For his blazing run in the men's super-G in the 2010 Winter Olympics, Andrew Weibrecht ’09 earned a bronze medal and a spot on the podium alongside U.S. Ski Team member Bode Miller and Norway’s Aksel Lund Svindal. Describing the moment in the 55,000 seat stadium, Weibrecht said: "It was a huge honor to be able to stand there with two of the dominant skiers of our era, and it was super emotional to watch the American flag go up, to know my family was there, and to hear the cheers of the crowd." The 24-year-old from Lake Placid, N.Y., is an earth sciences major who expects to graduate from Dartmouth in 2015.
With a time of 1:30.65, Weibrecht's time in the super-G was three-tenths of a second behind Svindal, and just three-hundredths of a second behind Miller. "I definitely let it go as much as I could," he later told the Associated Press. "Going into the bottom, I really hammered." It was one of three alpine races for Weibrecht; he took 21st in the downhill and 11th in the Super Combined.
For his aggressive style, some have compared Weibrecht to Miller, one of the most dominant skiers in the history of the sport. Ron Judd of The Seattle Times wrote: "Years from now, people might look back on this day as the moment U.S. skiing's torch was passed." The first week in March, Weibrecht was featured on the cover of Sports Illustrated, along with U.S. Ski Team stars Miller, Lindsay Vonn, and Julia Mancuso.
Regarding this attention, Weibrecht says he doesn’t feel changed, but he says he recognizes that he's had "a career-defining result." He says, "I do have to watch what I do and say more closely. But when I race, my expectations are the same—every time I want to ski a run I can be proud of."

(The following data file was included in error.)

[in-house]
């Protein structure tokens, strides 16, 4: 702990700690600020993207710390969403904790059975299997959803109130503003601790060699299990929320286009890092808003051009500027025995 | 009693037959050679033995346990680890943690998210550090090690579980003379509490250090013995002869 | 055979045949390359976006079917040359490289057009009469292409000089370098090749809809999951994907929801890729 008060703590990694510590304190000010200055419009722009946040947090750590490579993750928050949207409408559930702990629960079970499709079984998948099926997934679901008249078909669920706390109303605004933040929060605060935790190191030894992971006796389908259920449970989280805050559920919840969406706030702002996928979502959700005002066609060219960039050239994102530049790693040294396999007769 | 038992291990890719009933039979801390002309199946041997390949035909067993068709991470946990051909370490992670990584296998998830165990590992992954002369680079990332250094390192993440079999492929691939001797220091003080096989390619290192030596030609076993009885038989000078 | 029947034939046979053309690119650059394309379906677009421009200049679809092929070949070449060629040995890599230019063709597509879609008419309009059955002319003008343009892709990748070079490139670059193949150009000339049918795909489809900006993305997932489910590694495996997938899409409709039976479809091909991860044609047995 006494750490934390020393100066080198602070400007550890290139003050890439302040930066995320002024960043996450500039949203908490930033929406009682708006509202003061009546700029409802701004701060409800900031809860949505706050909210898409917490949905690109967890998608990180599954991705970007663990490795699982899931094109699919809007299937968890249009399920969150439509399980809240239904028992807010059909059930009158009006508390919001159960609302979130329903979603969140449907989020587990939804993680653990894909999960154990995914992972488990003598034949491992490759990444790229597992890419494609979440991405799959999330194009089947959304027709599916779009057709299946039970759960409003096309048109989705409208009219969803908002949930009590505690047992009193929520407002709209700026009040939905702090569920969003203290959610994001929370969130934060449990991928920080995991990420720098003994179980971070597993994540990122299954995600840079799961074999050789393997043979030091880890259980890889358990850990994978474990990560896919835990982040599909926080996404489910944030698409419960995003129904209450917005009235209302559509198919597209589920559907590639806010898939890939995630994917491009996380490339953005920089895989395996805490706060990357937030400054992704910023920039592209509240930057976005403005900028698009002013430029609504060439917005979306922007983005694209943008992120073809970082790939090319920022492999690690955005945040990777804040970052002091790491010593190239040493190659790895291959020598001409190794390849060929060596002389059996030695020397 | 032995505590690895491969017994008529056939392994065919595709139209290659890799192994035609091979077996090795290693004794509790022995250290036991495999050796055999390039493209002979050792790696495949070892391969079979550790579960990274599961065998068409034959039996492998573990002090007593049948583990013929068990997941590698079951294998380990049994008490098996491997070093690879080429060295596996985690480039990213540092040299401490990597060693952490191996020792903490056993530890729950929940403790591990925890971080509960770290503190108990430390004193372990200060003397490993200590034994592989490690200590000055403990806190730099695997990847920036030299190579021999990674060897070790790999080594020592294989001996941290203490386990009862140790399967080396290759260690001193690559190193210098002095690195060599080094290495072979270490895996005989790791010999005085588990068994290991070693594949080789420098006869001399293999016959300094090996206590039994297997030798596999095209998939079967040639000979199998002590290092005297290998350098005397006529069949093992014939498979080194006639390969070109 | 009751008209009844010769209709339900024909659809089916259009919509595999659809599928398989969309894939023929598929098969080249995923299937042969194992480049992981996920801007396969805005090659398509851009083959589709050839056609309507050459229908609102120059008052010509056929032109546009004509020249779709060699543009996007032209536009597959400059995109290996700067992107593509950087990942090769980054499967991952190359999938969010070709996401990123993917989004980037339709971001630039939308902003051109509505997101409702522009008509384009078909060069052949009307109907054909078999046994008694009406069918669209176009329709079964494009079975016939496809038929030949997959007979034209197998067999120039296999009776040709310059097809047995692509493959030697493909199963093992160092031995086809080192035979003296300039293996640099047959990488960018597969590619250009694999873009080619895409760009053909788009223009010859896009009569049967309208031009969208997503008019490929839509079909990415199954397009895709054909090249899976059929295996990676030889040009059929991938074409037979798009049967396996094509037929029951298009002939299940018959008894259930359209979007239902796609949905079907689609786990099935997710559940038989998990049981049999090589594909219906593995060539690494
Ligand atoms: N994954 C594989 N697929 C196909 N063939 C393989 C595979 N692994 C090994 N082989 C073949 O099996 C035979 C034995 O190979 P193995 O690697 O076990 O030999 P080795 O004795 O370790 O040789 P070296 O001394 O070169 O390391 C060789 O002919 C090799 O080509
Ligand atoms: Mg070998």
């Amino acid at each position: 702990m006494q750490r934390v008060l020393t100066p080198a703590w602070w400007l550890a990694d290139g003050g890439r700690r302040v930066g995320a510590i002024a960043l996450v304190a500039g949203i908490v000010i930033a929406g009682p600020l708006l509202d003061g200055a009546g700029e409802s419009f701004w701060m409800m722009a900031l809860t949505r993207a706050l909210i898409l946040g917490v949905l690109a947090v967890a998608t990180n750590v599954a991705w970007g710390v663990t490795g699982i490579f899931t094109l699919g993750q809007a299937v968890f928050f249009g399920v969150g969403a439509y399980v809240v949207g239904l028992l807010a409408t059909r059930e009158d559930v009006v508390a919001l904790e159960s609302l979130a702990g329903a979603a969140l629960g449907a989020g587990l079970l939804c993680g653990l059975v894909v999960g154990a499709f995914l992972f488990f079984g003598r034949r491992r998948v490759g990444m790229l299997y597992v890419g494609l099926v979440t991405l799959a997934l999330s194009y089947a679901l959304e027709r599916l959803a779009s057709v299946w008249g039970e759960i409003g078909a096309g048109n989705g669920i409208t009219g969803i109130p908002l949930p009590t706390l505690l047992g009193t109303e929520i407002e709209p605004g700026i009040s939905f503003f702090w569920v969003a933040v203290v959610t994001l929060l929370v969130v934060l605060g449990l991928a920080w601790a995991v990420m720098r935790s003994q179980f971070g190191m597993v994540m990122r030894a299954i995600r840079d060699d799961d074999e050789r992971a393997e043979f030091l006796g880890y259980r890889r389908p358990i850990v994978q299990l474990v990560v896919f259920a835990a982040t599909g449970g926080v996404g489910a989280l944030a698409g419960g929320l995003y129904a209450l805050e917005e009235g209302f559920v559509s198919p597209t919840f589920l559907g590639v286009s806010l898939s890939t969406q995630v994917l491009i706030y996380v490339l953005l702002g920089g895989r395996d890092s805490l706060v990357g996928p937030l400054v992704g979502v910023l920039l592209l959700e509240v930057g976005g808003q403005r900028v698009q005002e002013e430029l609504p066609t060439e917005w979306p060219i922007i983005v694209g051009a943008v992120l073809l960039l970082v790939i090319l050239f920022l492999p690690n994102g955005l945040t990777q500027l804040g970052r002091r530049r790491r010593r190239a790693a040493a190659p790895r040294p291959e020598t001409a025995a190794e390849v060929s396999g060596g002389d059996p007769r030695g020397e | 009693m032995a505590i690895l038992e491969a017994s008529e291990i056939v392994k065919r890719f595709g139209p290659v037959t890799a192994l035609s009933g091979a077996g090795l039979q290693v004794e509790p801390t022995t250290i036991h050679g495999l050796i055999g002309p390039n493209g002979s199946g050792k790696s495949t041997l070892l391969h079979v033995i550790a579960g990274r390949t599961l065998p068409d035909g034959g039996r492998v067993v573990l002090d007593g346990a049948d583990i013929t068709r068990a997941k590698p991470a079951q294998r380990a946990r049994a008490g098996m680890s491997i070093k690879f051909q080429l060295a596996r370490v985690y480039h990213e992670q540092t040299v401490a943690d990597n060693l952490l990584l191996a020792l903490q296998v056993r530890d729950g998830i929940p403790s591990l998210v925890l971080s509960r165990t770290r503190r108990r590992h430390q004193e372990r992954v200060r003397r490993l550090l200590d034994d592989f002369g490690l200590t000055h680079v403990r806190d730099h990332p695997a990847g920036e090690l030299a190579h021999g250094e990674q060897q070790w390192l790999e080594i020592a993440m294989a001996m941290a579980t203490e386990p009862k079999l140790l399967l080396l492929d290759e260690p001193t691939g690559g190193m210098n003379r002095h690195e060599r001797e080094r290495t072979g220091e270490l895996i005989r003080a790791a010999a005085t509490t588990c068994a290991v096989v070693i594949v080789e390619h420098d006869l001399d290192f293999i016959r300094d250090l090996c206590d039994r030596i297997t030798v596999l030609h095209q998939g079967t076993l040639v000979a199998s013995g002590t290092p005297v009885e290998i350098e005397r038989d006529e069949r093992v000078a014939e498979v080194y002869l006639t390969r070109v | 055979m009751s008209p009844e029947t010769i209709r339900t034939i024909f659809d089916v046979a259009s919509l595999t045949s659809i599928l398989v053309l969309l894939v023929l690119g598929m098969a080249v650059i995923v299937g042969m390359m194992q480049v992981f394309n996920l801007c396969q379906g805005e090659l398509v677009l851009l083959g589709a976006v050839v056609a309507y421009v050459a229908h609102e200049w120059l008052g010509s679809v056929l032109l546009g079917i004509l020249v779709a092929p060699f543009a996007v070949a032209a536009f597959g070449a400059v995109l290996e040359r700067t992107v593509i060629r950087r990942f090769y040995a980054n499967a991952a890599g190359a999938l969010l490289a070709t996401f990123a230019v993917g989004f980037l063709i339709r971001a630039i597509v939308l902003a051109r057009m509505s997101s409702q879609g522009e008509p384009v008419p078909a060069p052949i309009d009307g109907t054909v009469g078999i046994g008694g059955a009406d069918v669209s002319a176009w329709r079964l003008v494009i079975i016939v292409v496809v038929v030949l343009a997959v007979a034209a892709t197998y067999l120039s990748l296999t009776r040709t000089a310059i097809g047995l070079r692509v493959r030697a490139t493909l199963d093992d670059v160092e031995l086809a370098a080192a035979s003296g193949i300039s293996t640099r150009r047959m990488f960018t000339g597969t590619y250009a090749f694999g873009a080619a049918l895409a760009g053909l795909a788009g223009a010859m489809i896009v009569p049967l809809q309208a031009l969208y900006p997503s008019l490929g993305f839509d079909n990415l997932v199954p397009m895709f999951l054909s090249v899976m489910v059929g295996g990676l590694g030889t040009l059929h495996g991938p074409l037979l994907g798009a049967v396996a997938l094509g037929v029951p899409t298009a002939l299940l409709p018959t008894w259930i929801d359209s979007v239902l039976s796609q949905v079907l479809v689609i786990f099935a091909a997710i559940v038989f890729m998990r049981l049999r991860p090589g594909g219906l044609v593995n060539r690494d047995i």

From left: U.S. Ski Team members Andrew Weibrecht '09, Lindsey Vonn, Bode Miller, and Julia Mancuso on the cover of the March 1 issue of Sports Illustrated.
After he competes in two more World Cups, Weibrecht will return to Dartmouth this spring term. It turns out his area of academic interest—structural geology—is related to his profession. As he views mountains from airplanes or sits on chair lifts, he says, "I enjoy thinking about the earth processes and how these different mountain ranges formed."
Reflecting on his achievement from his home in Lake Placid on February 25, six days after having won the bronze, Weibrecht said, "I'm just so excited to represent the United States and Dartmouth as well as I did," he said. "It’s truly an honor."
Weibrecht is the third Dartmouth athlete to win a medal in alpine skiing. Liz McIntyre '87 won silver in freestyle skiing in 1994 in Lillehamer, Norway, and Chiharu Igaya ’57 won a silver medal in the slalom in 1956 in Cortina, Italy, for Japan. Weibrecht is the first Dartmouth male athlete to medal in alpine skiing for the United States.